Now I turn my attention to the dial. In order to removed the old luminous compound, I have to dissolve it. With a very weak vinegar/water solution, I wash off the compound and the old varnish. You can see that some of the markers between 7 and 9 have come off, but there isn’t much one can do to prevent this happening.
When I first try to adjust the movement, I notice that I can’t. Either the hairspring is too short, or the balance doesn’t weigh enough, but the movement stays too fast. Also, the balance staff is worn. As the customer has sent in a second watch with the same movement, I swap balances, and all is well.
Now I can case the movement.And the watch looks great again. I know that this post will split my readers, as a lot of you guys like their watches as original as they can. I have to put two arguments for what I did forward:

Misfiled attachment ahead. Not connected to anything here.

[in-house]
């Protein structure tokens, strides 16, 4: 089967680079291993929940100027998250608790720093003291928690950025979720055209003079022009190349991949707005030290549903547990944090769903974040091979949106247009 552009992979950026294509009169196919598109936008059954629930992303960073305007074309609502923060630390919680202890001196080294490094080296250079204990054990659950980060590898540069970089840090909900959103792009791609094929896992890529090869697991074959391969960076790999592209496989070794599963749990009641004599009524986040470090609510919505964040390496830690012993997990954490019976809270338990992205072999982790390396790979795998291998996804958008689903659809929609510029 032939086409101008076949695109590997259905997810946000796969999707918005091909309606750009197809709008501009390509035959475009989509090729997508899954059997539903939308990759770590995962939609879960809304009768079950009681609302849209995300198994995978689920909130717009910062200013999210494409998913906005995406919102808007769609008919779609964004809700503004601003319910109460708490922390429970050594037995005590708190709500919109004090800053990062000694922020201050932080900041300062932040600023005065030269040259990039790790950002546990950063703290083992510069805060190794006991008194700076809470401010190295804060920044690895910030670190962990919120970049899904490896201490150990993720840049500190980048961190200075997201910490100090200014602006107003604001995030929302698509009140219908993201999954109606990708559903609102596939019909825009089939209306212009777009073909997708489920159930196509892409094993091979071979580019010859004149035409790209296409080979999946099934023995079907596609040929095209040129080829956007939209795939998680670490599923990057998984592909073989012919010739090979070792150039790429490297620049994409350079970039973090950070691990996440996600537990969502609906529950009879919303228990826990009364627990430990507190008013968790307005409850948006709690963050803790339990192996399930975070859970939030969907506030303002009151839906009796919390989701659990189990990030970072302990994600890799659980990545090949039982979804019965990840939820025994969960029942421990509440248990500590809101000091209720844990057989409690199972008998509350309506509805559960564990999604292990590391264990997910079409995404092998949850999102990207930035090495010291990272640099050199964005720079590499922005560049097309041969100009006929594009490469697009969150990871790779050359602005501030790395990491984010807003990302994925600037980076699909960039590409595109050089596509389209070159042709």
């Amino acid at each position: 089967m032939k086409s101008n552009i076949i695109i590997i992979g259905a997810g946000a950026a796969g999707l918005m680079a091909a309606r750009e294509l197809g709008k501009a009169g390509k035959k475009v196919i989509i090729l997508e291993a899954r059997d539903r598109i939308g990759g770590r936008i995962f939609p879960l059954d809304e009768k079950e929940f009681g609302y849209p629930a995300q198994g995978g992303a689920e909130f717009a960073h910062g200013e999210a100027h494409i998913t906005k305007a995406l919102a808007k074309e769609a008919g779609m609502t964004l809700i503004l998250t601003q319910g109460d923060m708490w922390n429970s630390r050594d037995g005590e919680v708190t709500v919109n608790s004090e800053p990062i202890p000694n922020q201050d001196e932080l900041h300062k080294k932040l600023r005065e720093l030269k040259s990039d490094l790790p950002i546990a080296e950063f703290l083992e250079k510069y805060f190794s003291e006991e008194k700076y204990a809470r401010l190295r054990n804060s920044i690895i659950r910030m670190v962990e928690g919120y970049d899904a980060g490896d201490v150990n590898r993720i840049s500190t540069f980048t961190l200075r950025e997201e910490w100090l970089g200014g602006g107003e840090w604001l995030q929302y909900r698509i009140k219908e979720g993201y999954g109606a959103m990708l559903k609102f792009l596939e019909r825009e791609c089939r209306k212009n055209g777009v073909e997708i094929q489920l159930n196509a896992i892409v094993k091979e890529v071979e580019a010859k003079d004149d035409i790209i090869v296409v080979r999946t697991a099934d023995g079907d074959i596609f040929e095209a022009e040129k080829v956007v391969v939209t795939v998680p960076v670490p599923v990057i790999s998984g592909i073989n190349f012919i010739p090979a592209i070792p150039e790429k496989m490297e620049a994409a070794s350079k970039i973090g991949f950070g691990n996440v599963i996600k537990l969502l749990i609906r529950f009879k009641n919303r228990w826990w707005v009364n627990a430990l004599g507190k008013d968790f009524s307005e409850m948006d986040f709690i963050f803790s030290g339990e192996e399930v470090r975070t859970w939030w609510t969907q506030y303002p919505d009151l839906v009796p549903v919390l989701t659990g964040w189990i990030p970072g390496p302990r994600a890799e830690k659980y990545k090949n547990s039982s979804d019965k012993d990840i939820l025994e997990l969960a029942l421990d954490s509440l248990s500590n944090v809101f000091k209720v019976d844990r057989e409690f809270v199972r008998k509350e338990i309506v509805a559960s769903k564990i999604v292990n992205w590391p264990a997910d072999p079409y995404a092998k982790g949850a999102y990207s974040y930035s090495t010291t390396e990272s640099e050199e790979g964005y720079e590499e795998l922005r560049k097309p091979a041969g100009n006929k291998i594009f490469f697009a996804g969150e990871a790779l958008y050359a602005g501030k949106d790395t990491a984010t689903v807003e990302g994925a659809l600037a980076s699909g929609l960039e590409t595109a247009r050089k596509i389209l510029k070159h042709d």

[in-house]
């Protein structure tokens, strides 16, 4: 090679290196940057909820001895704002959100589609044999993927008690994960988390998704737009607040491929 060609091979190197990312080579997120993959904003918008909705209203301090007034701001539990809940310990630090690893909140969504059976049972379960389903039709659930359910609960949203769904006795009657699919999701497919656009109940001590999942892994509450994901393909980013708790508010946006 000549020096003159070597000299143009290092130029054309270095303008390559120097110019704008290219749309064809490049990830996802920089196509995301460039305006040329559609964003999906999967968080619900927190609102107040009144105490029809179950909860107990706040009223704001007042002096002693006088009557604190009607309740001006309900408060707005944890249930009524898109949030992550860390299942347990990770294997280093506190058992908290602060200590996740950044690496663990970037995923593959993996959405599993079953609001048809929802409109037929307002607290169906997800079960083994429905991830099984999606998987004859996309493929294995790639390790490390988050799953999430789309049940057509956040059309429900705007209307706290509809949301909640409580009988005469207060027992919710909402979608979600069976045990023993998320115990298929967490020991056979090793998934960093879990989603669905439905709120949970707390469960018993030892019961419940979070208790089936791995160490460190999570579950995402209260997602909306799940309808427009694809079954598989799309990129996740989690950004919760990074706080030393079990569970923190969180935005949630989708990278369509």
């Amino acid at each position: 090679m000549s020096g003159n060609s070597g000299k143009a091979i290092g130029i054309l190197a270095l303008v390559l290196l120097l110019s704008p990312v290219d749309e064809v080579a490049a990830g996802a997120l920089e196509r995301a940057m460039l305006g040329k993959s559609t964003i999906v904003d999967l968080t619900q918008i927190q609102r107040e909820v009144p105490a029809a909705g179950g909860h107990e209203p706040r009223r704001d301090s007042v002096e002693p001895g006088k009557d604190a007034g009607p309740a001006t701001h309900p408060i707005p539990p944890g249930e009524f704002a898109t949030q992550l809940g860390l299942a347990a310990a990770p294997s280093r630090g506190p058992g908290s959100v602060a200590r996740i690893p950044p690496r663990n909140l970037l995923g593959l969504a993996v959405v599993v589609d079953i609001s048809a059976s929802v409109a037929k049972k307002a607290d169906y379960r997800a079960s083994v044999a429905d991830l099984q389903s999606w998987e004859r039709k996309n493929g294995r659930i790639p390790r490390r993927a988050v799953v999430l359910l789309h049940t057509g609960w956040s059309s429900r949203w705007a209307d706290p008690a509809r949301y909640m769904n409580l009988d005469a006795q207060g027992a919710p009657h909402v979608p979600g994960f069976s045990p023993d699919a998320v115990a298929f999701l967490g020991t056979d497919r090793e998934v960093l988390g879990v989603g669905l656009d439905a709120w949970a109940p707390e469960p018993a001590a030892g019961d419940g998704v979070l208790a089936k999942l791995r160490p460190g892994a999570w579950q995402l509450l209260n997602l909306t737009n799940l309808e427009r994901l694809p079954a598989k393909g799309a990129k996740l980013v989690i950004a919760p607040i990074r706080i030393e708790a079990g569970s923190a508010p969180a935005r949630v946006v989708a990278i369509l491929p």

Firstly, I wouldn’t want to wear a watch that looked like this one when it got to the workshop, and secondly, the watch looked pretty much as it looks now when it was new, and not like it looked when it came into the workshop. Yes, we lost some of the markers, but now we have a watch that is very wearable indeed, and looks great.